Where does the modern-day literary genius go to air views on all things bookish? Of course…BookTube! Wait…what the hell is that? Well, it’s YouTube but instead of tubing about you, you tube about books.
Maybe you’re a YouTuber looking to venture outside of your daily norm vlogging about what you had for breakfast. Maybe you crawled out of a hole in the ground you’ve been living in since the cold war and just found out about the internet. Whatever your circumstances, if you’re interested in learning how to start a booktube channel in 2021 this list is for you.
How It Works
Booktube is an unofficial community of YouTubers who talk about books. YouTube is your platform, books are your subject. Now that we’ve got that out of the way, the web is your oyster. Tell us anything you want about your favorite book and if we care, we’ll tune in. Maybe we’ll even squish the little thumbs-up button. If you keep us hooked with interesting content we may even smash the “subscribe” tab. Simple as that.
Let’s Get It
When learning how to booktube it’s best to start at the beginning. Many passionate readers with a lot to say about the works of art they are deeply affected by don’t realize they already have a platform available. Some feel they don’t have what it takes to get in front of the camera and speak their minds because they don’t know how to start booktube content creation. Fear not, nobody really knows what they’re doing. All you need is a passion for books! These suggestions should be enough to help anyone get started.
- Customize your channel: The most important thing about how to get started on booktube is creating a YouTube channel dedicated to content that focuses solely on books. Reading, reading habits, writing, favorites, most hated. Give us something juicy to sink the teeth of our minds into.
- Get some gear: The built-in camera on your computer works fine for the CIA but it might not be good enough for your BookTube viewers. If you want to learn how to booktube with the best, consider investing in a decent camera and microphone. Don’t worry, investing in your BookTube set-up doesn’t have to break the bank. Check out this article for some solid gear suggestions for BookTubers.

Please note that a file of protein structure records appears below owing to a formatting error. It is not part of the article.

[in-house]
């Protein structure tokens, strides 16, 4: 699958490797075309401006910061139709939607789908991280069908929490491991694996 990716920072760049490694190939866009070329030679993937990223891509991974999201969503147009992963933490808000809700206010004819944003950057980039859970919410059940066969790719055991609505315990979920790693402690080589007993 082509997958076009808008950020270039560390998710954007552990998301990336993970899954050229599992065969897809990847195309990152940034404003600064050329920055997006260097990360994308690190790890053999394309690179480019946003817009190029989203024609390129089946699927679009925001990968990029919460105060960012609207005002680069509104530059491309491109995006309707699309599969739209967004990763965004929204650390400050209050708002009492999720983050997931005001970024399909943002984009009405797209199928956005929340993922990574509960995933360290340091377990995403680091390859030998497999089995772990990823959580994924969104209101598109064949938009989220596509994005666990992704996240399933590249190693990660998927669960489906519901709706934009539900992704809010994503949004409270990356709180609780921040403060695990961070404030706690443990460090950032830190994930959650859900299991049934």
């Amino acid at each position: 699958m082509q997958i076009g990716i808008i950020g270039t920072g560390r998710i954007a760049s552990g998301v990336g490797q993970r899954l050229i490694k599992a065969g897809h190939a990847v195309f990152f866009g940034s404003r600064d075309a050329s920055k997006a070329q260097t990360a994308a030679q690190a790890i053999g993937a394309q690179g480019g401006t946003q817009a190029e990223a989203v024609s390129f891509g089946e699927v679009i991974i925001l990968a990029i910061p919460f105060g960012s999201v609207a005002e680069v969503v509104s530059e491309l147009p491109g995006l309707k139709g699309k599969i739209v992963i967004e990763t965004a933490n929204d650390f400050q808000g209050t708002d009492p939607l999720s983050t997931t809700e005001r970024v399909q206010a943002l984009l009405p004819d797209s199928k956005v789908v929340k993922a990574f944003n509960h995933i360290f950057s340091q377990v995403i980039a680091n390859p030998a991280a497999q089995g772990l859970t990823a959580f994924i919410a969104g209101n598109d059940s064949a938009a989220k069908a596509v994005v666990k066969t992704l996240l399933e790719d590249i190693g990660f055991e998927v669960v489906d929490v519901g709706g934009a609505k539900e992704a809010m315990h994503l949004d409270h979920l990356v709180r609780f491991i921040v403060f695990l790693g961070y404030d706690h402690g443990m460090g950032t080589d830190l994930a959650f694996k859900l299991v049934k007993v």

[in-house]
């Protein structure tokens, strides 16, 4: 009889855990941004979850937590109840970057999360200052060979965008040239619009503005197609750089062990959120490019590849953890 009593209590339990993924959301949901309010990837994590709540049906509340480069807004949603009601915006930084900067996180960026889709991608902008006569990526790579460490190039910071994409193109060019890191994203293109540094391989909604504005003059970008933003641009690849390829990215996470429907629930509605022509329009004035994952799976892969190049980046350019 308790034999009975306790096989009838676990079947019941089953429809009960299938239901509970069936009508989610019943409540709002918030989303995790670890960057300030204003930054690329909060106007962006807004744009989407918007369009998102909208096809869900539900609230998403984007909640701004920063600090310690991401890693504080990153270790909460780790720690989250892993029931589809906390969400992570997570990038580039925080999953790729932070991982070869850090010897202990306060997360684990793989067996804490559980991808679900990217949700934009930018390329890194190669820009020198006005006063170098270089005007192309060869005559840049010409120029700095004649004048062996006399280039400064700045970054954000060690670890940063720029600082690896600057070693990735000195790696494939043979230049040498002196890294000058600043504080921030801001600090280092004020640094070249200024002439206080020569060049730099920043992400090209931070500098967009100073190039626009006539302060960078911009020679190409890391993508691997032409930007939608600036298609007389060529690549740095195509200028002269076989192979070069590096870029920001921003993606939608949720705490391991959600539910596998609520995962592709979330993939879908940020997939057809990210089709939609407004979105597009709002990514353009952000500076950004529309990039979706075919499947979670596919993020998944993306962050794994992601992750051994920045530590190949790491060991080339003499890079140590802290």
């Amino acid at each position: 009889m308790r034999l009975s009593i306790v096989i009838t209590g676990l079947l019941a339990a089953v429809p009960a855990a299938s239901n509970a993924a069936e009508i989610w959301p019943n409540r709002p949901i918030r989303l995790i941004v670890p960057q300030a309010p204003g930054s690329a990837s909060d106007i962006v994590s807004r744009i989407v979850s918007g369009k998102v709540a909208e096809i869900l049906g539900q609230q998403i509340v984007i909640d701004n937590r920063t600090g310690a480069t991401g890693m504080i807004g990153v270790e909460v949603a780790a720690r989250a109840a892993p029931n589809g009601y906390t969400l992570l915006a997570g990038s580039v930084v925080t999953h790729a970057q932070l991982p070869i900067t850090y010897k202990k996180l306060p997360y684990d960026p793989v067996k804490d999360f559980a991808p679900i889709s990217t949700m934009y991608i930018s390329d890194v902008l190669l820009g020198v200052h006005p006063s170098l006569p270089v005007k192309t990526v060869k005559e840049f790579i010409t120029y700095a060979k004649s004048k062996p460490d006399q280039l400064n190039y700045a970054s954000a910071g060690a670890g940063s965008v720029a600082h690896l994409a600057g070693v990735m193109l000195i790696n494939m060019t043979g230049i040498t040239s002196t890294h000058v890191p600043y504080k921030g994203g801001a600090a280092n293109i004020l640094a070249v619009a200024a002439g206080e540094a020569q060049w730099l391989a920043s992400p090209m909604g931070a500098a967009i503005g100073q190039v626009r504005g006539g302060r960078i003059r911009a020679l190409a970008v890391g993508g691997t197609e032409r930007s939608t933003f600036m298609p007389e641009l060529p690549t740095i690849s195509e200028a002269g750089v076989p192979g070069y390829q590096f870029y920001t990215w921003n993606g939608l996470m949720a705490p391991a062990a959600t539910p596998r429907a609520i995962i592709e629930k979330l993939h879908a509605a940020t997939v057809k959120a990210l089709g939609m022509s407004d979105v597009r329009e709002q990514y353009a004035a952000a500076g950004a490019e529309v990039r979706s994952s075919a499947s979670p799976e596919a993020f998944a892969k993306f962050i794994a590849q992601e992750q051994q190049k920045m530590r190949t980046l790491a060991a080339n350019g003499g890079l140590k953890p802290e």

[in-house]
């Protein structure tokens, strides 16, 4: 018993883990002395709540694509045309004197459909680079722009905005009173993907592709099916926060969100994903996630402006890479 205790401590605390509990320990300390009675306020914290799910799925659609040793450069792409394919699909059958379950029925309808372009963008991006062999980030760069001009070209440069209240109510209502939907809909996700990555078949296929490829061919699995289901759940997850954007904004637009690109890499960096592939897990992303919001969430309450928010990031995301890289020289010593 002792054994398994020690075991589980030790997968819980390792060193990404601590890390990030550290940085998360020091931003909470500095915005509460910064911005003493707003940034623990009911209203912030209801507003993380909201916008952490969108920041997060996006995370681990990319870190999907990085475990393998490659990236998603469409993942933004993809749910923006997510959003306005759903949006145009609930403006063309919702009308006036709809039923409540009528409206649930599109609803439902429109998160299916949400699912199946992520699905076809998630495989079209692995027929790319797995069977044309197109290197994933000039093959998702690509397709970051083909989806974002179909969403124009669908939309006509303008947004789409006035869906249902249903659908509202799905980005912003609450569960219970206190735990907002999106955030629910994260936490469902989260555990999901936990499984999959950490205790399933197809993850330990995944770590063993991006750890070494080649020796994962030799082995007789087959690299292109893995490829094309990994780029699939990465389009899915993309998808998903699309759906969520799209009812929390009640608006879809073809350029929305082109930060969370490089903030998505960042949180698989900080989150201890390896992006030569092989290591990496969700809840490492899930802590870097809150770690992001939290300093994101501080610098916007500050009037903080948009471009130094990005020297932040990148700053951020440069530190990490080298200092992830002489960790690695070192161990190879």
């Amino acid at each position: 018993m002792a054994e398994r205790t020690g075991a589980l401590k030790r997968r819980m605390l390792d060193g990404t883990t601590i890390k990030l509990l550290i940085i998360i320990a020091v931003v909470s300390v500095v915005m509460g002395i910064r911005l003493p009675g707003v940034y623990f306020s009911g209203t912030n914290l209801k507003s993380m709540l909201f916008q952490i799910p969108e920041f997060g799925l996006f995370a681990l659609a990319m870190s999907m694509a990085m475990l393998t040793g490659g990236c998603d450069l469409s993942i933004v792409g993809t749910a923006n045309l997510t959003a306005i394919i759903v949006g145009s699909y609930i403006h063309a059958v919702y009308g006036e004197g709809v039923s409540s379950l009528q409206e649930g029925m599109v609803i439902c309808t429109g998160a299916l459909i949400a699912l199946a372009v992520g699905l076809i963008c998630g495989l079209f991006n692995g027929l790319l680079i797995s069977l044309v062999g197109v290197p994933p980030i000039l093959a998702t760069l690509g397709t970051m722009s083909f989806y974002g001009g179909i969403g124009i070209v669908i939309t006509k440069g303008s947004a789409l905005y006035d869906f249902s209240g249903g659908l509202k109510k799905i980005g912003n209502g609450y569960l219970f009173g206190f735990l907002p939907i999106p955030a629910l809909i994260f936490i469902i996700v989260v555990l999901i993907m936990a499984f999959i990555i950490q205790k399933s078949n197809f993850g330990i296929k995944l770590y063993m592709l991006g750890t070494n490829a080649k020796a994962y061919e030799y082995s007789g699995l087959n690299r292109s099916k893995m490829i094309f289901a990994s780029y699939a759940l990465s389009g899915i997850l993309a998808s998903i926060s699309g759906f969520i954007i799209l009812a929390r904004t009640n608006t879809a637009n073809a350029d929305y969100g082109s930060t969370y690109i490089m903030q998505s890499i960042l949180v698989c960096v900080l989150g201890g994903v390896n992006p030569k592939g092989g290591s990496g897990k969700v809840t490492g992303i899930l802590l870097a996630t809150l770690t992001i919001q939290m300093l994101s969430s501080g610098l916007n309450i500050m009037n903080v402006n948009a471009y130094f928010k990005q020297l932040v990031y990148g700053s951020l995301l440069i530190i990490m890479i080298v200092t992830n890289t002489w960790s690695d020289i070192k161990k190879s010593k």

The Booktube Formula
There are no requirements for how to join booktube. However, there is a conventional format successful BookTubers use as guidelines for building a following. The standard formula is by no means required, but as the old adage goes, it helps to learn the rules before you break them.
- Write a script. Writing a new script every week may seem like a daunting task, but this is your biggest ally. If you want to pump out quality content, a short script is your best friend. Don’t be misled by the word “script.” This should be a simple bullet point outline of speaking topics that help guide you through filming.
- Be consistent. Post a new video once per week to build a following. This means reading a new book every week, outlining a new episode, along with filming and editing. Streamline the process by writing your next “script” as you read the book you’re going to talk about. Note speaking points you want to address and simply consolidate your notes into bullet points before filming. Don’t be afraid to be enthusiastic and excited in your videos–this will only help! In fact, it’s kind of a must. Just press record and go for it. Remember, you can always edit out the flubs and dead spaces later.
- Monthly book hauls. #Bookhaul has been very popular in the YA BookTube community for quite some time. A monthly book haul video consists of buying up a large number of books– either at the bookstore or online–and talking about why you’re excited to read them. This is a great way to increase viewer engagement and get conversations going in the comments section of your video.